Security researchers reveal ways that willy-waving Chatroulette users might be leaving themselves open to much more than accusations of just being dirty perverts as privacy attack scenarios are explored.
If you have ever been tempted, like so many male Chatroulette users, to show complete strangers the contents of your trousers new security research might persuade you not to join in this offensive nonsense. Video chat services such as Chatroulette enable random strangers to get virtually connected, but the lure of perceived anonymity and a somewhat ironic assumption of privacy has meant that it has attracted a somewhat unsavoury crowd of what a few years ago we would have called flashers or perhaps more correctly perverts.
I have tried using Chatroulette myself, and every single time have been greeted with the sight of some bloke playing with his erect penis within seconds or minutes at the longest. Word of this kind of behaviour quickly spreads and, when coupled with an apparent inability of the site operators to prevent it, attracts more willy-waving perverts until things inevitably reach the point where people use the service just to look at these members, if you'll excuse the pun.
A group of computer security researchers based at the University of Colorado, Boulder, USA and McGill University, Montreal, Canada have been exploring the security and privacy implications of using online video chat service. The report ' Intrusions into Privacy in Video Chat Environments: Attacks and Countermeasures ' reveals that membership of Chatroulette has grown by some 500% since 2009 and has started to address privacy issues. However, it also looked at the privacy problems faced by this generic class of video chat service and identified "three specific classes of attack on such systems" and proposes countermeasures to address the threats.
The first and most direct attack against a video chat environment is labelled as the Enhanced De-anonymization Attack which seeks to identify users’ geographical location. The researchers state that Chatroulette uses the Adobe Stratus platform in order to reduce bandwidth costs associated with video services. Chatroulette "handles the behind the scenes handshakes involved in making two clients connect, but the actual connection is a direct, peer-to-peer link between the two users." The researchers show how an attacker could easily get the source IP address from a packet header during the exchange of data between peers, and then use geo-IP mapping services to home in on an approximate user location.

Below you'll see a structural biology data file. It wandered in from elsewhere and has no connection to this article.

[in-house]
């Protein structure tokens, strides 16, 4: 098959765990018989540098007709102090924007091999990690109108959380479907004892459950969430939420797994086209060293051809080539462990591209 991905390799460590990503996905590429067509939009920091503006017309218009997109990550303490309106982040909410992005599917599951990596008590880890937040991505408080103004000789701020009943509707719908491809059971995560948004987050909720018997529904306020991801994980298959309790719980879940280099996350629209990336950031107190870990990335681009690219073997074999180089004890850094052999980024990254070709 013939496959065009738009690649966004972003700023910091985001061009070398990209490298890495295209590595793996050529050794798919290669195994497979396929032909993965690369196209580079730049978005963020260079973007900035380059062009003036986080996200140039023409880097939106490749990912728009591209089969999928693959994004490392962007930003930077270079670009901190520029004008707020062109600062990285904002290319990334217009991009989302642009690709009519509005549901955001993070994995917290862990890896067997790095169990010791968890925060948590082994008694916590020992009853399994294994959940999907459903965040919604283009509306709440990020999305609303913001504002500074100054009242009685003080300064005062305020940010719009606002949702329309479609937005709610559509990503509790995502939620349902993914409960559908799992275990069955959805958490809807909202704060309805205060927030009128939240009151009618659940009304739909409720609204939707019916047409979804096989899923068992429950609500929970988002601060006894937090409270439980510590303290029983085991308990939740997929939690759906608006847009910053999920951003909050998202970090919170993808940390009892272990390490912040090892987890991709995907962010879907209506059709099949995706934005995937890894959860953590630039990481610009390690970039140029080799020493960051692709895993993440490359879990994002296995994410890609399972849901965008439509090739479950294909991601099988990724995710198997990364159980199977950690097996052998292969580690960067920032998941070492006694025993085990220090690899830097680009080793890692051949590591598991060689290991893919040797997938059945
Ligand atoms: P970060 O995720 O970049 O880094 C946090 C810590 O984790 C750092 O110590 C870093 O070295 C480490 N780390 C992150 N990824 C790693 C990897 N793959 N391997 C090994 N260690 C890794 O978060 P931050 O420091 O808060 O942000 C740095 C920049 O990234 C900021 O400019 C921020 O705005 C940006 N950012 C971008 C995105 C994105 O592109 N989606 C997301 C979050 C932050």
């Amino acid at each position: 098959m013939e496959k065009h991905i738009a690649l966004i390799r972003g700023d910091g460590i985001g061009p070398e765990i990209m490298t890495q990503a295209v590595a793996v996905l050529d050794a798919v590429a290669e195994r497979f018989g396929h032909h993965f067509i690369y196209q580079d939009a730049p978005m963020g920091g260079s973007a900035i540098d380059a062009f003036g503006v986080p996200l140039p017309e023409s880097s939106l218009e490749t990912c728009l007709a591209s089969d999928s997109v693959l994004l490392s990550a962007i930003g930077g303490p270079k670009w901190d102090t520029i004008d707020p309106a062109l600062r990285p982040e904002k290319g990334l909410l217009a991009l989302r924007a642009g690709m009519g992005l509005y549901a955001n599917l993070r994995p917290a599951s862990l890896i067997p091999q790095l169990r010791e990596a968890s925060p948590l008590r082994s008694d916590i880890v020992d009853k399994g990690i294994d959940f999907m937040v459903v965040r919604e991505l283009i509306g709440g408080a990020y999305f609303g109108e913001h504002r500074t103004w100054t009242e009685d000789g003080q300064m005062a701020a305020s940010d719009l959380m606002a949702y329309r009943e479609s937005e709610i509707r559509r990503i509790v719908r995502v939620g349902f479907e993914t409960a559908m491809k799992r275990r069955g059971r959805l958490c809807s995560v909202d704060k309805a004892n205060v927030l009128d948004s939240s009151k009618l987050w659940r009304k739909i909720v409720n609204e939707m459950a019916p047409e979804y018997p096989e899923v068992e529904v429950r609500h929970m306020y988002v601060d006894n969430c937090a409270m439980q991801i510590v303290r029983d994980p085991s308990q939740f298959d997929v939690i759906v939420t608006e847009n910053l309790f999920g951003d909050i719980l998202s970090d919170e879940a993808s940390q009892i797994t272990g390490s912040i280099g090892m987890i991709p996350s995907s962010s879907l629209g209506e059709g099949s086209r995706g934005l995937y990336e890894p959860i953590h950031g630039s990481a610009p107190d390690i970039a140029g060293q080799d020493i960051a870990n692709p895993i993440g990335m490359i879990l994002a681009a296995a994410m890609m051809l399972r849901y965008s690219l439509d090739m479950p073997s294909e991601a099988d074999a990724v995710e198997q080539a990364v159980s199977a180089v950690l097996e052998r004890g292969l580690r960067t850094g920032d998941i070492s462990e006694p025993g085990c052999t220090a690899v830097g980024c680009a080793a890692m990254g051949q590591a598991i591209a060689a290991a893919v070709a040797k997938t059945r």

Secondly, there's the phishing approach during which an attacker takes the guise of someone likely to be found attractive in a video-chat scenario in order to solicit sensitive data. You might call this the virtual Mata Hari attack, or perhaps the Anna Chapman attack these days I guess. The researchers suggest that instead of using email, as per a traditional phishing attack, it is possible to use a pre-prepared video to "lure unsuspecting individuals into a conversation" where details of social network accounts and other personal data could be extracted.
Finally, the report looks at a Man-in-the-Middle (MIM) attack scenario where a supposedly 'private' video interaction directly between two participants could be subject to eavesdropping. By combining this with the de-anonymization tactic it is possible, according to the researchers, to determine the identities of the people involved who could then be blackmailed using video capture footage. Especially if they have been engaged in the kind of typical mutual masturbation exercise so popular amongst users of these services.
Worryingly for the more dubious of Chatroulette users, the researchers warn that they have only "just begun to scratch the surface of interesting attacks" on video chat services and that "current security and privacy issues of these systems have been neglected."
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p/s: Chat Roulette